President Obama’s Achievements and Challenges

President Obama’s historic first term is drawing to a close with elections due in November 2012. Achievements include his healthcare bill and further progress towards nuclear non-proliferation. However, Obama has struggled to improve the US economy and government finances, owing to the impact of the 2008 financial crisis, and unemployment remains high.

  • In January 2009, Obama became the first person of African-American descent to come to power, making his presidency an historic one from the onset;
  • As head of the world’s largest economy (US GDP stood at US$15.1 trillion in 2011, comprising 21.4% of the world’s total GDP), Obama’s achievements and failures are of significant importance to the global economy;
  • Obama became President at the height of the global economic downturn. His main achievements have been the implementation of his March 2010 healthcare bill, which has benefitted consumers, and the facilitation of emergency loans to the American automotive industry in 2008. Yet the US unemployment rate has risen from 5.8% of the economically active population in 2008 to 9.0% in 2011, while public debt has risen from 71.6% of total US GDP in 2008 to 100% in 2011.

Implications

The USA’s political and economic strength is often regarded as a barometer for peaceful and prosperous times:

  • After inheriting economic chaos post the global financial crisis of 2008, when real GDP growth decreased by 0.3% in the USA, the President has struggled to engender economic progress. US real GDP contracted further by 3.5% in 2009, growing to 3.0% in 2010 as a result of recovery from the US recession, but slowed to 1.5% in 2011 as US export growth slowed due to weakened global demand;
  • Obama has failed to reduce the unemployment rate during his Presidency. In 2008 the unemployment rate was 5.8% of the economically active population, rising to 9.0% in 2011. Part of the reason for this was that in autumn 2011, the Republicans blocked Obama’s American Jobs Act, designed to bolster employment through infrastructure spending, tax cuts and incentives. Obama did however facilitate emergency loans to the US automotive industry in 2008 and extended unemployment insurance in 2011. Such measures helped to increase per capita consumer expenditure to US$33,830 in 2011, up from US$32,299 in 2010;

US Real GDP Growth and Unemployment Rate: 2006 – 2011

 

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Source: Euromonitor International from International Monetary Fund (IMF), International Financial Statistics, World Economic Outlook/UN/National statistics and International Labour Organisation

  •  In February 2009, the US government injected US$787 billion into the economy to try to stimulate growth. This increased the general government budget deficit to 12.8% of total US GDP in 2009. The deficit has remained high, at 9.6% of total GDP in 2011, with public debt at 100% of total US GDP in 2011, up from 71.6% in 2008;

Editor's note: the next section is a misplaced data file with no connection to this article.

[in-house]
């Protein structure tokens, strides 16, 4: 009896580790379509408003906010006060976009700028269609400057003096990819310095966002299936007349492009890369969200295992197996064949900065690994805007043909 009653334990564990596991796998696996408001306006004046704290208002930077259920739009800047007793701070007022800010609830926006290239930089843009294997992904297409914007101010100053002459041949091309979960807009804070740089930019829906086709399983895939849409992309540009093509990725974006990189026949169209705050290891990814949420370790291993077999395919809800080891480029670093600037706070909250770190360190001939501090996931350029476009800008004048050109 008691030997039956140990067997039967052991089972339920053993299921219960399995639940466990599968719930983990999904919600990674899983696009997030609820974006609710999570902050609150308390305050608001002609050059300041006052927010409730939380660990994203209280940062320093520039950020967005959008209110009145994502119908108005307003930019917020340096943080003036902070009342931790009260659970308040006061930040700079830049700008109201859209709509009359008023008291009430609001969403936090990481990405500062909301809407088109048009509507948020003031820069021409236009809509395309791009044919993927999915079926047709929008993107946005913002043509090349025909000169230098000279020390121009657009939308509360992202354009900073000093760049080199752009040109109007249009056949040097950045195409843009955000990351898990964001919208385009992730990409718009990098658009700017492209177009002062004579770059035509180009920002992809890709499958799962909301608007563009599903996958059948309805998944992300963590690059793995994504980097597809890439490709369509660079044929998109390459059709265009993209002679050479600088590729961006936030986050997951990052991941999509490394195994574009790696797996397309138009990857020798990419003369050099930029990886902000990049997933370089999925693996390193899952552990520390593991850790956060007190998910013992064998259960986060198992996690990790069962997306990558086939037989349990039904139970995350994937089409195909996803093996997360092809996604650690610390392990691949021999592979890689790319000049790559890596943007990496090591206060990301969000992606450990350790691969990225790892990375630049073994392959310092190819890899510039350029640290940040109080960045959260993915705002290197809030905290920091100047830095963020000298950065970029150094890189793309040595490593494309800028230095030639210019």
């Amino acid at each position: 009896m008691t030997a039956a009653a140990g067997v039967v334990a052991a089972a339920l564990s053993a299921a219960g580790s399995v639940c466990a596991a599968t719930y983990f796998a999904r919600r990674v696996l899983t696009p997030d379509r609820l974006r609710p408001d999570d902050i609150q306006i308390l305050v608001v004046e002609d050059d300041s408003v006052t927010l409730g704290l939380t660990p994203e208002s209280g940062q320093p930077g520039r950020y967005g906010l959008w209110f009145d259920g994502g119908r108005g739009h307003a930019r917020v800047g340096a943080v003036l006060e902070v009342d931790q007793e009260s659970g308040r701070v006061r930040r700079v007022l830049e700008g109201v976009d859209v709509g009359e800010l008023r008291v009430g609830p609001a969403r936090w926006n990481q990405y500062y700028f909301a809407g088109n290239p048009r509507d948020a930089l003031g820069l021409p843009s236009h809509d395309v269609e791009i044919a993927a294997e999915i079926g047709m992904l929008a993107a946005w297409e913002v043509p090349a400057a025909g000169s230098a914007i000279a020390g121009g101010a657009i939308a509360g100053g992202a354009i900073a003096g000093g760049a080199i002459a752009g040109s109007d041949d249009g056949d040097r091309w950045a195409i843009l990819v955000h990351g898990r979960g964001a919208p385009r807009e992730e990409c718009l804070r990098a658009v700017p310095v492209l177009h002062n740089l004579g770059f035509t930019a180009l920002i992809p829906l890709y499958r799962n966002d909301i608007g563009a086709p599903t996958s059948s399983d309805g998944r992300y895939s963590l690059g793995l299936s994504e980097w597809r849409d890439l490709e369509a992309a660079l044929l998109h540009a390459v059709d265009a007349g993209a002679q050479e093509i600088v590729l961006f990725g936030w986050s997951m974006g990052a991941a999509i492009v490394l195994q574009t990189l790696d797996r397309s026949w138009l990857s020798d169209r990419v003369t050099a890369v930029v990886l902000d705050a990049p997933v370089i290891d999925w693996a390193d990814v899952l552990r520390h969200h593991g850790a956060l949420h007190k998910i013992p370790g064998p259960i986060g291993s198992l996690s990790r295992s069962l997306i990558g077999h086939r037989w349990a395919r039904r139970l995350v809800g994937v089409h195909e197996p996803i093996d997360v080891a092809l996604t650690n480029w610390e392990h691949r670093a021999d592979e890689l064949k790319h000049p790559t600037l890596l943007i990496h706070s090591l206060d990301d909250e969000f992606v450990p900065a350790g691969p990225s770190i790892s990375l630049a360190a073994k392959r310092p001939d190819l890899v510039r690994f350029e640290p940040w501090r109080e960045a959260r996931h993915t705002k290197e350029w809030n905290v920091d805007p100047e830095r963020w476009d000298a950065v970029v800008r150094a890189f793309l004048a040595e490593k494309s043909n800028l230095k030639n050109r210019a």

US Public Debt and General Government Budget Deficit: 2006 – 2011

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Source: Euromonitor International from International Monetary Fund (IMF), Eurostat, OECD and International Financial Statistics
 
  • Political posturing in summer 2011 over the question of raising the US debt ceiling brought havoc to the financial markets and the USA to the brink of default on its loan payments. Standard and Poor’s ratings agency lowered the USA’s AAA credit rating to AA+, which may raise both public and private debt servicing costs;
  • The New Start Treaty with Russia to advance nuclear non-proliferation was signed in 2010, a major foreign policy achievement. Obama was also credited with the assassination of Osama Bin Laden and the withdrawal of US troops from Iraq in 2011. However, violence continues in Iraq and the USA is still embroiled in Afghanistan, while tensions remain with Iran. The president has also achieved little to progress the Palestinian question, and despite his promise to close the controversial Guantanamo Bay detention facility in Cuba, it still remains open.

Prospects

 
  • There are signs of economic improvement, which is advantageous to Obama in the 2012 Presidential Elections campaign. Figures from the US Bureau of Labor Statistics showed that the US economy added 200,000 new jobs in December 2011, but the recovery still is tentative. Real GDP is expected to grow by 1.8% in 2012. Consumer confidence also improved in December 2011;
  • Obama’s prospects for re-election were bolstered in November 2011 when the Tea Party movement, the Republican Party’s ultra-right wing, suffered defeats in State-level elections. He has also been wooing Hispanic and Latino voters, a growing proportion of the US population, and in January 2012 pledged to create jobs and improve infrastructure by increasing taxes on high net worth individuals to at least 30.0% of their total income;
  • The greatest gauge of the President’s success or failure will come with the outcome of the US Presidential Elections in November 2012. According to industry sources, Obama’s approval ratings for January 2012 were lower than average for the duration of his presidency. However the Republican race is too close to call, with Mitt Romney and Newt Gingrich bidding for the candidacy. Split loyalties amongst Republicans could improve President Obama’s re-election hopes.